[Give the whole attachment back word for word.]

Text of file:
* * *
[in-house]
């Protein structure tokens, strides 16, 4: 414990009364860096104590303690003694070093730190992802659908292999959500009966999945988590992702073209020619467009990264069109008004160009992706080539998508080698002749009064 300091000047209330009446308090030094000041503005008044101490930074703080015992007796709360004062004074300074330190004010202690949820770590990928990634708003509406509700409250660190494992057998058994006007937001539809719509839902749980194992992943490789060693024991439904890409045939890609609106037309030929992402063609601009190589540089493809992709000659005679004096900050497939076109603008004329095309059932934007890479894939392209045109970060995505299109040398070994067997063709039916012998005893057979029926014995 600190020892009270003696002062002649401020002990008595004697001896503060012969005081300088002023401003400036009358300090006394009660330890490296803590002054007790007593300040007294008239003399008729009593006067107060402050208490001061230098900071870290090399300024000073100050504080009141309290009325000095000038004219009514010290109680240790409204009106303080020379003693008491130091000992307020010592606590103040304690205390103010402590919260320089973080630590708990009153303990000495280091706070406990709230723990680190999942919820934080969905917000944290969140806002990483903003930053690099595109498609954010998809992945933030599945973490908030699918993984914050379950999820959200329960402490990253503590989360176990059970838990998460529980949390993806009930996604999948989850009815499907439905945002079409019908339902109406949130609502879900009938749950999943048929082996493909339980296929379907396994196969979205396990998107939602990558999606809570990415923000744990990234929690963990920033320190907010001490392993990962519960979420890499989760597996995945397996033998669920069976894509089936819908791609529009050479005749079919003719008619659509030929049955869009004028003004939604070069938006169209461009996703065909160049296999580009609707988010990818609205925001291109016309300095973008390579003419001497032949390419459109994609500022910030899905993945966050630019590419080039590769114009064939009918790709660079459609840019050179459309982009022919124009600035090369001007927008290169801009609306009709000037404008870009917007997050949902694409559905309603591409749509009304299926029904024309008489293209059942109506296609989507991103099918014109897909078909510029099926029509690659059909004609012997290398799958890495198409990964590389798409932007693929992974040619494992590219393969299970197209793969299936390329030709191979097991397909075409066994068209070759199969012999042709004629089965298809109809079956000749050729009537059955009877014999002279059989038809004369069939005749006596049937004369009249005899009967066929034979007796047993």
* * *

[in-house]
């Protein structure tokens, strides 16, 4: 414990009364860096104590303690003694070093730190992802659908292999959500009966999945988590992702073209020619467009990264069109008004160009992706080539998508080698002749009064 300091000047209330009446308090030094000041503005008044101490930074703080015992007796709360004062004074300074330190004010202690949820770590990928990634708003509406509700409250660190494992057998058994006007937001539809719509839902749980194992992943490789060693024991439904890409045939890609609106037309030929992402063609601009190589540089493809992709000659005679004096900050497939076109603008004329095309059932934007890479894939392209045109970060995505299109040398070994067997063709039916012998005893057979029926014995 600190020892009270003696002062002649401020002990008595004697001896503060012969005081300088002023401003400036009358300090006394009660330890490296803590002054007790007593300040007294008239003399008729009593006067107060402050208490001061230098900071870290090399300024000073100050504080009141309290009325000095000038004219009514010290109680240790409204009106303080020379003693008491130091000992307020010592606590103040304690205390103010402590919260320089973080630590708990009153303990000495280091706070406990709230723990680190999942919820934080969905917000944290969140806002990483903003930053690099595109498609954010998809992945933030599945973490908030699918993984914050379950999820959200329960402490990253503590989360176990059970838990998460529980949390993806009930996604999948989850009815499907439905945002079409019908339902109406949130609502879900009938749950999943048929082996493909339980296929379907396994196969979205396990998107939602990558999606809570990415923000744990990234929690963990920033320190907010001490392993990962519960979420890499989760597996995945397996033998669920069976894509089936819908791609529009050479005749079919003719008619659509030929049955869009004028003004939604070069938006169209461009996703065909160049296999580009609707988010990818609205925001291109016309300095973008390579003419001497032949390419459109994609500022910030899905993945966050630019590419080039590769114009064939009918790709660079459609840019050179459309982009022919124009600035090369001007927008290169801009609306009709000037404008870009917007997050949902694409559905309603591409749509009304299926029904024309008489293209059942109506296609989507991103099918014109897909078909510029099926029509690659059909004609012997290398799958890495198409990964590389798409932007693929992974040619494992590219393969299970197209793969299936390329030709191979097991397909075409066994068209070759199969012999042709004629089965298809109809079956000749050729009537059955009877014999002279059989038809004369069939005749006596049937004369009249005899009967066929034979007796047993």